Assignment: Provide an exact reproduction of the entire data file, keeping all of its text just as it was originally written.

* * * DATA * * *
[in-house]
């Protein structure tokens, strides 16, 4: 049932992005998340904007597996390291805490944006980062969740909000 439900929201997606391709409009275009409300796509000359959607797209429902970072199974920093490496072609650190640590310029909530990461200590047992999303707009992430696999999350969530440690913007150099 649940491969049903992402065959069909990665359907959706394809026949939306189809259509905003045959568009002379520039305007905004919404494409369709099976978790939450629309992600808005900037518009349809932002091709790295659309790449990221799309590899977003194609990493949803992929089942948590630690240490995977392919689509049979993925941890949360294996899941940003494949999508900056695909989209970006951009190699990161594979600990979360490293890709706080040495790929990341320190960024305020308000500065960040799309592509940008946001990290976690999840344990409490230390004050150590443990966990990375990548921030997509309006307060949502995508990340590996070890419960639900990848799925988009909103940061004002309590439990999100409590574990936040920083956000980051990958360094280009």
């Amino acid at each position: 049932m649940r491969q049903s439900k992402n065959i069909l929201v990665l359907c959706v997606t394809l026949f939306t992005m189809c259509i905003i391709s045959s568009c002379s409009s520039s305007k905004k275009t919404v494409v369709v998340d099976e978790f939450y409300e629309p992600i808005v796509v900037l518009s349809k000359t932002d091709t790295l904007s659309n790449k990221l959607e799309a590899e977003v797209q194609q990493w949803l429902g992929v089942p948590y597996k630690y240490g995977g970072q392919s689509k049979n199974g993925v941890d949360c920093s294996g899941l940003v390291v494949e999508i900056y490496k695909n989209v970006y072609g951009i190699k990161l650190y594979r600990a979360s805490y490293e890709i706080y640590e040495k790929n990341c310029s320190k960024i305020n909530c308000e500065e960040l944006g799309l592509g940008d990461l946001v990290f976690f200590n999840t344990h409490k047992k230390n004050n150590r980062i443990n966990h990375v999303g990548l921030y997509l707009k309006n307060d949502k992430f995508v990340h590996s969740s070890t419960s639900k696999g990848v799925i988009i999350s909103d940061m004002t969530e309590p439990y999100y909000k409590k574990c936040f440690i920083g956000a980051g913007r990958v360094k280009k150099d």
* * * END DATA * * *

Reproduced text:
[in-house]
């Protein structure tokens, strides 16, 4: 049932992005998340904007597996390291805490944006980062969740909000 439900929201997606391709409009275009409300796509000359959607797209429902970072199974920093490496072609650190640590310029909530990461200590047992999303707009992430696999999350969530440690913007150099 649940491969049903992402065959069909990665359907959706394809026949939306189809259509905003045959568009002379520039305007905004919404494409369709099976978790939450629309992600808005900037518009349809932002091709790295659309790449990221799309590899977003194609990493949803992929089942948590630690240490995977392919689509049979993925941890949360294996899941940003494949999508900056695909989209970006951009190699990161594979600990979360490293890709706080040495790929990341320190960024305020308000500065960040799309592509940008946001990290976690999840344990409490230390004050150590443990966990990375990548921030997509309006307060949502995508990340590996070890419960639900990848799925988009909103940061004002309590439990999100409590574990936040920083956000980051990958360094280009």
């Amino acid at each position: 049932m649940r491969q049903s439900k992402n065959i069909l929201v990665l359907c959706v997606t394809l026949f939306t992005m189809c259509i905003i391709s045959s568009c002379s409009s520039s305007k905004k275009t919404v494409v369709v998340d099976e978790f939450y409300e629309p992600i808005v796509v900037l518009s349809k000359t932002d091709t790295l904007s659309n790449k990221l959607e799309a590899e977003v797209q194609q990493w949803l429902g992929v089942p948590y597996k630690y240490g995977g970072q392919s689509k049979n199974g993925v941890d949360c920093s294996g899941l940003v390291v494949e999508i900056y490496k695909n989209v970006y072609g951009i190699k990161l650190y594979r600990a979360s805490y490293e890709i706080y640590e040495k790929n990341c310029s320190k960024i305020n909530c308000e500065e960040l944006g799309l592509g940008d990461l946001v990290f976690f200590n999840t344990h409490k047992k230390n004050n150590r980062i443990n966990h990375v999303g990548l921030y997509l707009k309006n307060d949502k992430f995508v990340h590996s969740s070890t419960s639900k696999g990848v799925i988009i999350s909103d940061m004002t969530e309590p439990y999100y909000k409590k574990c936040f440690i920083g956000a980051g913007r990958v360094k280009k150099d």